Deloitte’s Siah Weng Yew: Digital transformation demands shift in business models, mindset, and proactive approach

Weng Yew also emphasises the critical balance between digital innovation and maintaining robust internal controls.

Businesses across Asia are grappling with the accelerating pace of digital transformation. This shift has not only propelled the adoption of emerging technologies, but has also necessitated a reevaluation of traditional business processes. In this climate of change, companies seek to redefine their competitive advantage and reshape their very DNA.

Siah Weng Yew, Risk Advisory Leader at Deloitte Singapore, has over 28 years of audit and advisory experience. His diverse expertise spans information technology audits, corporate governance, security assessments, and more. As the head of the Accounting and Internal Controls service line in Singapore and Southeast Asia, Weng Yew brings a wealth of knowledge and experiences from projects across a multitude of industries and sizes on a global scale.

Being one of the judges in the SBR International Business Awards and National Business Awards, Weng Yew’s insights illuminate the evolving trends in the industry.

Digital transformation demands not only a reshaping of business and operating models but also a fundamental shift in the organisational mindset. Weng Yew underscored the importance of a proactive approach in anticipating disruptions, urging businesses to consider risks broadly to build operational resilience.

With over 28 years of experience in audit and advisory, can you share some of the most significant trends and changes you've observed in the industry and how these developments are impacting businesses?

The pace of digital transformation is accelerating. The COVID-19 pandemic may have played a part in this by advancing the removal of manual and inefficient processes, urging businesses to adopt emerging technologies and rethink traditional business processes. Digital transformation will mean that critical changes are needed in business and operating models and businesses’ “DNA” to create a differential and unique competitive advantage.

However, none of these opportunities can be realised without managing the associated risks. It is crucial to consider risk areas beyond traditional risks. The ability of an organisation to be prepared for severe disruption, shocks, and stresses in the digital age is coming under intense scrutiny. The new context we are in requires a mindset and culture change, and boards need to play a leading role to ensure that operational resilience is a priority. Additionally, organisations should consider risks more broadly and be able to anticipate the occurrence of any possible disruptions.

Your background includes expertise in information technology audits and security assessments. How can organisations effectively balance the need for digital innovation with the importance of maintaining robust internal controls and data security in an increasingly digital world?

As companies transform digitally, one of the key areas of focus would be the data and information on their systems. Organisations should take proactive measures to reinforce the operational resilience of their systems alongside the security of this data.

In your role as the Risk Advisory Leader at Deloitte Singapore, what are the most common challenges that businesses face when it comes to managing risks, and what strategies do you recommend to address these challenges effectively?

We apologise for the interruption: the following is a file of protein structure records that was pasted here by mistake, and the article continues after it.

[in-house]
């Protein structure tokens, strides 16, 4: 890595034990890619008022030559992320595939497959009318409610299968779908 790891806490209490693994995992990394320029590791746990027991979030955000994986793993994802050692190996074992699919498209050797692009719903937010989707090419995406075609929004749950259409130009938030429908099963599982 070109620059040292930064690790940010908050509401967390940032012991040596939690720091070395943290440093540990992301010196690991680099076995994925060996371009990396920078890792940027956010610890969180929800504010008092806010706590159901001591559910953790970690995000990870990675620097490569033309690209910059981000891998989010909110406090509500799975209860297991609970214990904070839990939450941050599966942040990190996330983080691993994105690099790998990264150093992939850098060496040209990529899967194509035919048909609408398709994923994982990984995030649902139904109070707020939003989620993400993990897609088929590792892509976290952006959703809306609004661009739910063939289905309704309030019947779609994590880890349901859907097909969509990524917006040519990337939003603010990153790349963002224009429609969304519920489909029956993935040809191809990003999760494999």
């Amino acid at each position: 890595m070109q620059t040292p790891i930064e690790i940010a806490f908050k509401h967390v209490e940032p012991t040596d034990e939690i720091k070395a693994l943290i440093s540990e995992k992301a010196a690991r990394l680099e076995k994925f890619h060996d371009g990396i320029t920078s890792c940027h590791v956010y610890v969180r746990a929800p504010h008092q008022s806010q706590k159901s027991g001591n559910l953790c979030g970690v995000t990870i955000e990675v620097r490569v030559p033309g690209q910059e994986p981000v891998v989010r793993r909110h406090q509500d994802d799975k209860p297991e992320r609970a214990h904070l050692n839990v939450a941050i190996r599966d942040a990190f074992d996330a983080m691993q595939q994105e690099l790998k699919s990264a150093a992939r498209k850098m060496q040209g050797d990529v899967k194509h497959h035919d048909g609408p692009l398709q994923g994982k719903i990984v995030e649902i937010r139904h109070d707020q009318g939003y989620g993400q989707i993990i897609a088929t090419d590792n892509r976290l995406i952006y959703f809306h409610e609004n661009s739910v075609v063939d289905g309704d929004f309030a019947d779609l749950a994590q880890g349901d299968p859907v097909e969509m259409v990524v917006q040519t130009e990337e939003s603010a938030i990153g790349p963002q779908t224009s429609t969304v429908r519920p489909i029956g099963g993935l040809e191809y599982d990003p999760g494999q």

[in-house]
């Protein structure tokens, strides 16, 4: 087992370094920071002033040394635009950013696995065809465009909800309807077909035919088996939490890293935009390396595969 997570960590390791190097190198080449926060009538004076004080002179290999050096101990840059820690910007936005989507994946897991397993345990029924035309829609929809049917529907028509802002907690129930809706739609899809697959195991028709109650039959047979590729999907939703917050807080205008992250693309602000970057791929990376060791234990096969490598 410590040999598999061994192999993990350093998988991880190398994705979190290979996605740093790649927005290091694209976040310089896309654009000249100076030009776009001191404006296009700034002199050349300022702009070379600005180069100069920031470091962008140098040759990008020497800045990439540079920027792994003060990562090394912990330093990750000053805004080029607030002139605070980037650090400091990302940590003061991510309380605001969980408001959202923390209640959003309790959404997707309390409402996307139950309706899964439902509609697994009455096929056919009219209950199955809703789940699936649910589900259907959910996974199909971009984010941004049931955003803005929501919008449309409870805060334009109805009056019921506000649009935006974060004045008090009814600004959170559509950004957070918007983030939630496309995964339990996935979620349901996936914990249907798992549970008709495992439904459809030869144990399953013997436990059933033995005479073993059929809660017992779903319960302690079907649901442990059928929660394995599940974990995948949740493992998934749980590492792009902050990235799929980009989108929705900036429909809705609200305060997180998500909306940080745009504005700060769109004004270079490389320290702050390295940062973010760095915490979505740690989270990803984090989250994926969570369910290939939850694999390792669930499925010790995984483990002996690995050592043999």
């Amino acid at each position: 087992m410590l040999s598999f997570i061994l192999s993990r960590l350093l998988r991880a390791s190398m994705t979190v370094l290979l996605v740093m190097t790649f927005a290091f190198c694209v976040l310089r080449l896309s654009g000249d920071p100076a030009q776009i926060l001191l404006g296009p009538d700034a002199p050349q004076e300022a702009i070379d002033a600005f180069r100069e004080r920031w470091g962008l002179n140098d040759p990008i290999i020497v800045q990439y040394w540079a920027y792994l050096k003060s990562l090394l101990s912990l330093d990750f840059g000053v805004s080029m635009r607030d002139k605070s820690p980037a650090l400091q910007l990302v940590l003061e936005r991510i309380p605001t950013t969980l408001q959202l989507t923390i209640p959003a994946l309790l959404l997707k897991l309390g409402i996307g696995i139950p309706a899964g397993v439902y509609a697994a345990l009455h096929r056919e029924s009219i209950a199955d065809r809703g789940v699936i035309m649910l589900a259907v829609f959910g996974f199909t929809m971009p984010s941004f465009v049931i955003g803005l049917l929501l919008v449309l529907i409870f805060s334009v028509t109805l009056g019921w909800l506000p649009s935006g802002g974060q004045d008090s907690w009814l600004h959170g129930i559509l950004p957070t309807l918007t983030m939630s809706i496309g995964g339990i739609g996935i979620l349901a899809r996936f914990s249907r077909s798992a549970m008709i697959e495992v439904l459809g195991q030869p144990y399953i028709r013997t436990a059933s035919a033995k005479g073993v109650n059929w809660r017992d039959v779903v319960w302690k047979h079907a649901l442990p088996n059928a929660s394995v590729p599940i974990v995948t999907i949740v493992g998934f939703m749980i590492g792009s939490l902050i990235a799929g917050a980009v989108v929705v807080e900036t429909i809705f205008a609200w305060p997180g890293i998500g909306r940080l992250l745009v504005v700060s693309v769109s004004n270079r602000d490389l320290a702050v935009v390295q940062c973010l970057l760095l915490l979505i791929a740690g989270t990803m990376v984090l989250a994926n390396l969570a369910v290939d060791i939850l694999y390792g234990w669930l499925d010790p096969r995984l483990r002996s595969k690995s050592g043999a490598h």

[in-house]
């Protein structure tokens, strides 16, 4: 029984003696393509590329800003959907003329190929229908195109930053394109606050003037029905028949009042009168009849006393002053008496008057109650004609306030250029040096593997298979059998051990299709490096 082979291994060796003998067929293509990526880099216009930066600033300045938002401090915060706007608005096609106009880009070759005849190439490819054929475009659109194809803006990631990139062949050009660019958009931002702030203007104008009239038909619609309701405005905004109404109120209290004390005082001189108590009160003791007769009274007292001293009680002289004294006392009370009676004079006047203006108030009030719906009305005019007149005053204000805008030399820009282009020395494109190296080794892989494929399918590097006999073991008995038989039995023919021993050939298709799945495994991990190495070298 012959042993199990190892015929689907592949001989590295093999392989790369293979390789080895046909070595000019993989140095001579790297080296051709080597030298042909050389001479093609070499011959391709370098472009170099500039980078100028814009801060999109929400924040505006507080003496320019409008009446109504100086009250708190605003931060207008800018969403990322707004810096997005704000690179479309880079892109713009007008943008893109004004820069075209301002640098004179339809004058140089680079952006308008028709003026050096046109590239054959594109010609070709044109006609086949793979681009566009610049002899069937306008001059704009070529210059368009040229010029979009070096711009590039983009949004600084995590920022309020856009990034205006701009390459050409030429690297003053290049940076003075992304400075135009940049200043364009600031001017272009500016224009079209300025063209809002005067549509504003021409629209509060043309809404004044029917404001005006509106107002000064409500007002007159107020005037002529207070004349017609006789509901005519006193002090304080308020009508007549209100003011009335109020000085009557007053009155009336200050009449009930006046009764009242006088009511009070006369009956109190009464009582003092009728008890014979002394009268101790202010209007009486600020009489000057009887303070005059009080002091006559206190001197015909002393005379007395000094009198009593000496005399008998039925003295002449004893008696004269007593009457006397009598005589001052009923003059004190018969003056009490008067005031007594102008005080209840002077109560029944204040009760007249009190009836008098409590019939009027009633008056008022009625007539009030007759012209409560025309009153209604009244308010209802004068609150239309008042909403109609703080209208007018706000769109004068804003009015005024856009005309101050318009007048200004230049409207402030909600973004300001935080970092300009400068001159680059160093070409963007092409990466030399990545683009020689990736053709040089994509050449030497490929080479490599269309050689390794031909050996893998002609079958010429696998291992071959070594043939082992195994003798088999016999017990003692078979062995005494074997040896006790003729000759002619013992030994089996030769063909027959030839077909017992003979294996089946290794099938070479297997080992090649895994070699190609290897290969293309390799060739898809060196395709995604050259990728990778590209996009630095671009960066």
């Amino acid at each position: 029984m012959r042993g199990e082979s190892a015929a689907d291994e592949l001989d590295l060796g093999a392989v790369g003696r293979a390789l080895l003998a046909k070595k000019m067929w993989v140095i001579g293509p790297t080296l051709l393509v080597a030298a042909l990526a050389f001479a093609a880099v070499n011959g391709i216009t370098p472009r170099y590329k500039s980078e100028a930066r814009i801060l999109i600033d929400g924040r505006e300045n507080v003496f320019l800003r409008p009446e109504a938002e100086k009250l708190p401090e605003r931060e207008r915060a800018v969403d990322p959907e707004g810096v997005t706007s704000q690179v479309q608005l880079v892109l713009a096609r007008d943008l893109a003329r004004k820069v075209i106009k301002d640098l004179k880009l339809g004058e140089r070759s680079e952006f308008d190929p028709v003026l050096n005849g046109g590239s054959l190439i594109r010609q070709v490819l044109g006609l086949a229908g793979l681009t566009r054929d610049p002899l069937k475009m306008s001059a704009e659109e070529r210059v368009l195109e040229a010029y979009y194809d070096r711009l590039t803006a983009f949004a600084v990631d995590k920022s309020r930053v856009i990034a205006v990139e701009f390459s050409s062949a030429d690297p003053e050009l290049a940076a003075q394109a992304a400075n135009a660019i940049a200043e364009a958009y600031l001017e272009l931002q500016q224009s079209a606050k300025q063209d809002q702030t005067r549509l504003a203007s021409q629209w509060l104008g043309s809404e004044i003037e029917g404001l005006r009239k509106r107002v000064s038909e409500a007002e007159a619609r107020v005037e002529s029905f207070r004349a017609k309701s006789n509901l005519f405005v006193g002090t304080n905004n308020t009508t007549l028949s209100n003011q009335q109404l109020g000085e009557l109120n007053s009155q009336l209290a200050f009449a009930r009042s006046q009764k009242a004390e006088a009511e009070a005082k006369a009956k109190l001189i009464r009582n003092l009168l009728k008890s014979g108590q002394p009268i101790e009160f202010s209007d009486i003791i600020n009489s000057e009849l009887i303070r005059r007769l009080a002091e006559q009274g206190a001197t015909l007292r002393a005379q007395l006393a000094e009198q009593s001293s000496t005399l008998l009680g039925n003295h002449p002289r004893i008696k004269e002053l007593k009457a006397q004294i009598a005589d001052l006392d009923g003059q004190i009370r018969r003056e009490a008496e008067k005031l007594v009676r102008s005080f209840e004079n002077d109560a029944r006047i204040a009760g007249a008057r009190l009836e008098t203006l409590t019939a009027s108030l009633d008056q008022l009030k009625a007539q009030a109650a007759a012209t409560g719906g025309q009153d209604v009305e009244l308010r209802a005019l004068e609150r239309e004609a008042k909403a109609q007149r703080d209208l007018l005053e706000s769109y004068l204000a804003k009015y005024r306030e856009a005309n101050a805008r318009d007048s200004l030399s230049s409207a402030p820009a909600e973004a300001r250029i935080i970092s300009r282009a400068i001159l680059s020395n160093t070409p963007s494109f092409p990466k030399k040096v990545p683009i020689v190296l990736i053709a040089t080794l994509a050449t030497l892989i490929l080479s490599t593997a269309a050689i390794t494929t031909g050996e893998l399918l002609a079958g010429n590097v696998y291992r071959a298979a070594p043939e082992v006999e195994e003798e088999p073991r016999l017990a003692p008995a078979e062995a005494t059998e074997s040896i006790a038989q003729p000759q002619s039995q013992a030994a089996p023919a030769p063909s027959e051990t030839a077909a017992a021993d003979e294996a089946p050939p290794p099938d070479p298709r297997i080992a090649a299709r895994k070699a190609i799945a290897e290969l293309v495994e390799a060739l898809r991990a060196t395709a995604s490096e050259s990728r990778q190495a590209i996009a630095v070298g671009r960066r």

The converging risks of a global pandemic, climate change, economic downturn, isolationism, authoritarianism, and social unrest – which are amongst the most prominent concerns facing the world today – mean that boards must stay on top of the aggregate risks that their organisations face. The traditional roles of internal audit, be it reactive or rotational, are no longer adequate to provide boards with the assurance that ever-evolving strategic, reputational, operational, financial, regulatory, and cyber risks are properly addressed. 

The strategy must therefore be to focus on both real-time and integrated assurance across the organisation. To this end, data and technology play a big part in strengthening these capabilities. Where data is available, technology is almost certainly available as well to leverage that data, ranging from one-time post-event analytics to continuous monitoring and real-time predictive analytics.

You have experience with the COSO Framework and Sarbanes Oxley Consulting. Can you explain the significance of these frameworks in today's regulatory landscape and how businesses can ensure compliance and transparency?

These frameworks help organisations benchmark their maturity of internal controls and security against an international standard. 

As someone who works in both Singapore and Southeast Asia, how do regional differences affect the approach to accounting and internal controls, and what best practices can organisations apply to adapt to these variations effectively?

Accounting standards and the implementation of internal controls vary in pace across Southeast Asia (SEA). We also need to consider the nuances of each geography. Ideally, these should be benchmarked against international standards to give a maturity level which can be compared across SEA. We continue to see organisations across the region wanting to benchmark themselves against these standards to further improve.

What specific criteria and attributes do you prioritise when evaluating businesses for recognition at the SBR National Business Awards and International Business Awards?

I will proritise the pace of a business’s digital transformation and how they compare against international standards.

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